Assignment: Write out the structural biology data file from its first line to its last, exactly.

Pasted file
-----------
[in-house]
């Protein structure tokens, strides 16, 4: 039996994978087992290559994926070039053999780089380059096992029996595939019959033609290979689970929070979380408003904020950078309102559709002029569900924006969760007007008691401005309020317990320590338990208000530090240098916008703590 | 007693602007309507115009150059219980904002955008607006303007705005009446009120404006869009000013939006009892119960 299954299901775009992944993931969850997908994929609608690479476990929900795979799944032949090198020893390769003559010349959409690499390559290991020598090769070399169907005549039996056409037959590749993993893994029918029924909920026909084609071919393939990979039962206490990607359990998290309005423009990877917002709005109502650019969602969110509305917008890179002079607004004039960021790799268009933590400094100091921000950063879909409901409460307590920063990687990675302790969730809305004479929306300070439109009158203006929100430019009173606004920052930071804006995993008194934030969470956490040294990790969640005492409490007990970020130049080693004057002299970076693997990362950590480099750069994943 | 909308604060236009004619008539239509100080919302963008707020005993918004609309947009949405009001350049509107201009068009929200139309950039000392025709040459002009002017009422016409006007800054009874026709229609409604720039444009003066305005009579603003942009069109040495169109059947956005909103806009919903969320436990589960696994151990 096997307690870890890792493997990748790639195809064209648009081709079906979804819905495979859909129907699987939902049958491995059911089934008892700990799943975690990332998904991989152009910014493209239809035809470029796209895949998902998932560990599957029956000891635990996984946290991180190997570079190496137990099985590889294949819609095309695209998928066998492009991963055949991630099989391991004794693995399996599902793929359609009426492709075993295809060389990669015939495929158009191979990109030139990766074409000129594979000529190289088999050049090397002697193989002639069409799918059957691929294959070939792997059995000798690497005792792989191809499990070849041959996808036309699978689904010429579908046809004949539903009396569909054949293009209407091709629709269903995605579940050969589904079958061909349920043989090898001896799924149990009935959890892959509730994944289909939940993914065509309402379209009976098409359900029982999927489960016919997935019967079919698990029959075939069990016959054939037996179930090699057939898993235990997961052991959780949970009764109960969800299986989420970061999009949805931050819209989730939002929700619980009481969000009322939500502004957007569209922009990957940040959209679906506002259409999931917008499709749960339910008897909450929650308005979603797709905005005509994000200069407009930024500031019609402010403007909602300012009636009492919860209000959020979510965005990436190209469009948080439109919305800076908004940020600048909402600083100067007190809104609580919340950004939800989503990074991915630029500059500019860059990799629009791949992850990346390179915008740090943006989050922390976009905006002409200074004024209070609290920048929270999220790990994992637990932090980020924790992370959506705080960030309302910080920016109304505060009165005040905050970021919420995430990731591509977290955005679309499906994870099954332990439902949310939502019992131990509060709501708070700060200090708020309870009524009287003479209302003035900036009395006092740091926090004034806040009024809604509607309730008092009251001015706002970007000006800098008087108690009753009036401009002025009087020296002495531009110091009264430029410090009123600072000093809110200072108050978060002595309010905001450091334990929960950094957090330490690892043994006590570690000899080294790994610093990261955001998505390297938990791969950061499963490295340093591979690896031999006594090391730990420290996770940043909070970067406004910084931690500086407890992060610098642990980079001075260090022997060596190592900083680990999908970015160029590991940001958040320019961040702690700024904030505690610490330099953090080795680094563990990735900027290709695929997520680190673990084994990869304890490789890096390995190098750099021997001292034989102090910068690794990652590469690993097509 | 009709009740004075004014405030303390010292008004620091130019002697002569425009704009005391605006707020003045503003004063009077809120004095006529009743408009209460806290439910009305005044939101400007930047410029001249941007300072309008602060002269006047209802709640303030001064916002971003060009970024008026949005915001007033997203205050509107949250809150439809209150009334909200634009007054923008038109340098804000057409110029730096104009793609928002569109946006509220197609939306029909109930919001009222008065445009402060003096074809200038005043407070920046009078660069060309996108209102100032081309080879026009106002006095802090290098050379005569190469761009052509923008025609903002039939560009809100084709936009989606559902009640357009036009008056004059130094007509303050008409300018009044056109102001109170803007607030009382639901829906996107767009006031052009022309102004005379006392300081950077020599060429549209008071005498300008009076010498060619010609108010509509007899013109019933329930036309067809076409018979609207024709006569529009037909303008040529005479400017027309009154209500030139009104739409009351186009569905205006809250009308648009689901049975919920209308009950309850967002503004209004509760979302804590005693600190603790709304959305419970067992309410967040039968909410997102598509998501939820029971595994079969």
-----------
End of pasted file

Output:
[in-house]
């Protein structure tokens, strides 16, 4: 039996994978087992290559994926070039053999780089380059096992029996595939019959033609290979689970929070979380408003904020950078309102559709002029569900924006969760007007008691401005309020317990320590338990208000530090240098916008703590 | 007693602007309507115009150059219980904002955008607006303007705005009446009120404006869009000013939006009892119960 299954299901775009992944993931969850997908994929609608690479476990929900795979799944032949090198020893390769003559010349959409690499390559290991020598090769070399169907005549039996056409037959590749993993893994029918029924909920026909084609071919393939990979039962206490990607359990998290309005423009990877917002709005109502650019969602969110509305917008890179002079607004004039960021790799268009933590400094100091921000950063879909409901409460307590920063990687990675302790969730809305004479929306300070439109009158203006929100430019009173606004920052930071804006995993008194934030969470956490040294990790969640005492409490007990970020130049080693004057002299970076693997990362950590480099750069994943 | 909308604060236009004619008539239509100080919302963008707020005993918004609309947009949405009001350049509107201009068009929200139309950039000392025709040459002009002017009422016409006007800054009874026709229609409604720039444009003066305005009579603003942009069109040495169109059947956005909103806009919903969320436990589960696994151990 096997307690870890890792493997990748790639195809064209648009081709079906979804819905495979859909129907699987939902049958491995059911089934008892700990799943975690990332998904991989152009910014493209239809035809470029796209895949998902998932560990599957029956000891635990996984946290991180190997570079190496137990099985590889294949819609095309695209998928066998492009991963055949991630099989391991004794693995399996599902793929359609009426492709075993295809060389990669015939495929158009191979990109030139990766074409000129594979000529190289088999050049090397002697193989002639069409799918059957691929294959070939792997059995000798690497005792792989191809499990070849041959996808036309699978689904010429579908046809004949539903009396569909054949293009209407091709629709269903995605579940050969589904079958061909349920043989090898001896799924149990009935959890892959509730994944289909939940993914065509309402379209009976098409359900029982999927489960016919997935019967079919698990029959075939069990016959054939037996179930090699057939898993235990997961052991959780949970009764109960969800299986989420970061999009949805931050819209989730939002929700619980009481969000009322939500502004957007569209922009990957940040959209679906506002259409999931917008499709749960339910008897909450929650308005979603797709905005005509994000200069407009930024500031019609402010403007909602300012009636009492919860209000959020979510965005990436190209469009948080439109919305800076908004940020600048909402600083100067007190809104609580919340950004939800989503990074991915630029500059500019860059990799629009791949992850990346390179915008740090943006989050922390976009905006002409200074004024209070609290920048929270999220790990994992637990932090980020924790992370959506705080960030309302910080920016109304505060009165005040905050970021919420995430990731591509977290955005679309499906994870099954332990439902949310939502019992131990509060709501708070700060200090708020309870009524009287003479209302003035900036009395006092740091926090004034806040009024809604509607309730008092009251001015706002970007000006800098008087108690009753009036401009002025009087020296002495531009110091009264430029410090009123600072000093809110200072108050978060002595309010905001450091334990929960950094957090330490690892043994006590570690000899080294790994610093990261955001998505390297938990791969950061499963490295340093591979690896031999006594090391730990420290996770940043909070970067406004910084931690500086407890992060610098642990980079001075260090022997060596190592900083680990999908970015160029590991940001958040320019961040702690700024904030505690610490330099953090080795680094563990990735900027290709695929997520680190673990084994990869304890490789890096390995190098750099021997001292034989102090910068690794990652590469690993097509 | 009709009740004075004014405030303390010292008004620091130019002697002569425009704009005391605006707020003045503003004063009077809120004095006529009743408009209460806290439910009305005044939101400007930047410029001249941007300072309008602060002269006047209802709640303030001064916002971003060009970024008026949005915001007033997203205050509107949250809150439809209150009334909200634009007054923008038109340098804000057409110029730096104009793609928002569109946006509220197609939306029909109930919001009222008065445009402060003096074809200038005043407070920046009078660069060309996108209102100032081309080879026009106002006095802090290098050379005569190469761009052509923008025609903002039939560009809100084709936009989606559902009640357009036009008056004059130094007509303050008409300018009044056109102001109170803007607030009382639901829906996107767009006031052009022309102004005379006392300081950077020599060429549209008071005498300008009076010498060619010609108010509509007899013109019933329930036309067809076409018979609207024709006569529009037909303008040529005479400017027309009154209500030139009104739409009351186009569905205006809250009308648009689901049975919920209308009950309850967002503004209004509760979302804590005693600190603790709304959305419970067992309410967040039968909410997102598509998501939820029971595994079969």